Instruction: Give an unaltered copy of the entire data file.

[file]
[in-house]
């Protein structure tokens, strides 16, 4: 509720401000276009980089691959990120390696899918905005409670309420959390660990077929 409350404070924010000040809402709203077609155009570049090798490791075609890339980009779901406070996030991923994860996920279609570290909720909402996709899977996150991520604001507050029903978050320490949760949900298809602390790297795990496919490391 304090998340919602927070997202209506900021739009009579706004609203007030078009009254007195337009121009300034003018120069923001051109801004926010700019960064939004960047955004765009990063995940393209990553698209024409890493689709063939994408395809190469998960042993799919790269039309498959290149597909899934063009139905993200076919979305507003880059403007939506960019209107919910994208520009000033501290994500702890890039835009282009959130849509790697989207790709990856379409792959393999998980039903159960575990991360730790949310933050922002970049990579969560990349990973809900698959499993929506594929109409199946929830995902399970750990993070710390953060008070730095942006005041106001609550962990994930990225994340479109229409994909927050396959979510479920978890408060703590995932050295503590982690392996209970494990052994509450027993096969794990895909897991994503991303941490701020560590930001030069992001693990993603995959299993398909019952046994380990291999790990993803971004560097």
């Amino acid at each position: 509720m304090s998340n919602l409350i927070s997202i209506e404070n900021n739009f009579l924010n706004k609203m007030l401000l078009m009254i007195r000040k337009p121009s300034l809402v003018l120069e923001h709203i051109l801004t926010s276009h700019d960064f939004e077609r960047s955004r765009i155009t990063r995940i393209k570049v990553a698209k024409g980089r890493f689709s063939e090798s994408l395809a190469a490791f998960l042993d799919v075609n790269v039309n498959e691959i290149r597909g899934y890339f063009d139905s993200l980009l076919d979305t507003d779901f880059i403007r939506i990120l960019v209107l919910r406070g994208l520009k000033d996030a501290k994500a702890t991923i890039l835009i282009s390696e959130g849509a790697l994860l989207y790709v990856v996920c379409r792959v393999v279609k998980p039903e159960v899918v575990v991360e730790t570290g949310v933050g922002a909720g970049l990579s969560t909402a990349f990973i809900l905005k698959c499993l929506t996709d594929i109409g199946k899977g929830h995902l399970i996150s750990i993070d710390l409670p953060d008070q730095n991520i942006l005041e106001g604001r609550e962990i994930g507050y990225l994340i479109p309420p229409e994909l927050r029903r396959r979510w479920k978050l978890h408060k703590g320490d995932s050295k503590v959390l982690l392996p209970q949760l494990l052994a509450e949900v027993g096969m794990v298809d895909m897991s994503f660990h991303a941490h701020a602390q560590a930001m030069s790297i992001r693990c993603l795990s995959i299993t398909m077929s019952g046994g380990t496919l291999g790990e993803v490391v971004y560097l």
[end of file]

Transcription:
[in-house]
């Protein structure tokens, strides 16, 4: 509720401000276009980089691959990120390696899918905005409670309420959390660990077929 409350404070924010000040809402709203077609155009570049090798490791075609890339980009779901406070996030991923994860996920279609570290909720909402996709899977996150991520604001507050029903978050320490949760949900298809602390790297795990496919490391 304090998340919602927070997202209506900021739009009579706004609203007030078009009254007195337009121009300034003018120069923001051109801004926010700019960064939004960047955004765009990063995940393209990553698209024409890493689709063939994408395809190469998960042993799919790269039309498959290149597909899934063009139905993200076919979305507003880059403007939506960019209107919910994208520009000033501290994500702890890039835009282009959130849509790697989207790709990856379409792959393999998980039903159960575990991360730790949310933050922002970049990579969560990349990973809900698959499993929506594929109409199946929830995902399970750990993070710390953060008070730095942006005041106001609550962990994930990225994340479109229409994909927050396959979510479920978890408060703590995932050295503590982690392996209970494990052994509450027993096969794990895909897991994503991303941490701020560590930001030069992001693990993603995959299993398909019952046994380990291999790990993803971004560097």
């Amino acid at each position: 509720m304090s998340n919602l409350i927070s997202i209506e404070n900021n739009f009579l924010n706004k609203m007030l401000l078009m009254i007195r000040k337009p121009s300034l809402v003018l120069e923001h709203i051109l801004t926010s276009h700019d960064f939004e077609r960047s955004r765009i155009t990063r995940i393209k570049v990553a698209k024409g980089r890493f689709s063939e090798s994408l395809a190469a490791f998960l042993d799919v075609n790269v039309n498959e691959i290149r597909g899934y890339f063009d139905s993200l980009l076919d979305t507003d779901f880059i403007r939506i990120l960019v209107l919910r406070g994208l520009k000033d996030a501290k994500a702890t991923i890039l835009i282009s390696e959130g849509a790697l994860l989207y790709v990856v996920c379409r792959v393999v279609k998980p039903e159960v899918v575990v991360e730790t570290g949310v933050g922002a909720g970049l990579s969560t909402a990349f990973i809900l905005k698959c499993l929506t996709d594929i109409g199946k899977g929830h995902l399970i996150s750990i993070d710390l409670p953060d008070q730095n991520i942006l005041e106001g604001r609550e962990i994930g507050y990225l994340i479109p309420p229409e994909l927050r029903r396959r979510w479920k978050l978890h408060k703590g320490d995932s050295k503590v959390l982690l392996p209970q949760l494990l052994a509450e949900v027993g096969m794990v298809d895909m897991s994503f660990h991303a941490h701020a602390q560590a930001m030069s790297i992001r693990c993603l795990s995959i299993t398909m077929s019952g046994g380990t496919l291999g790990e993803v490391v971004y560097l």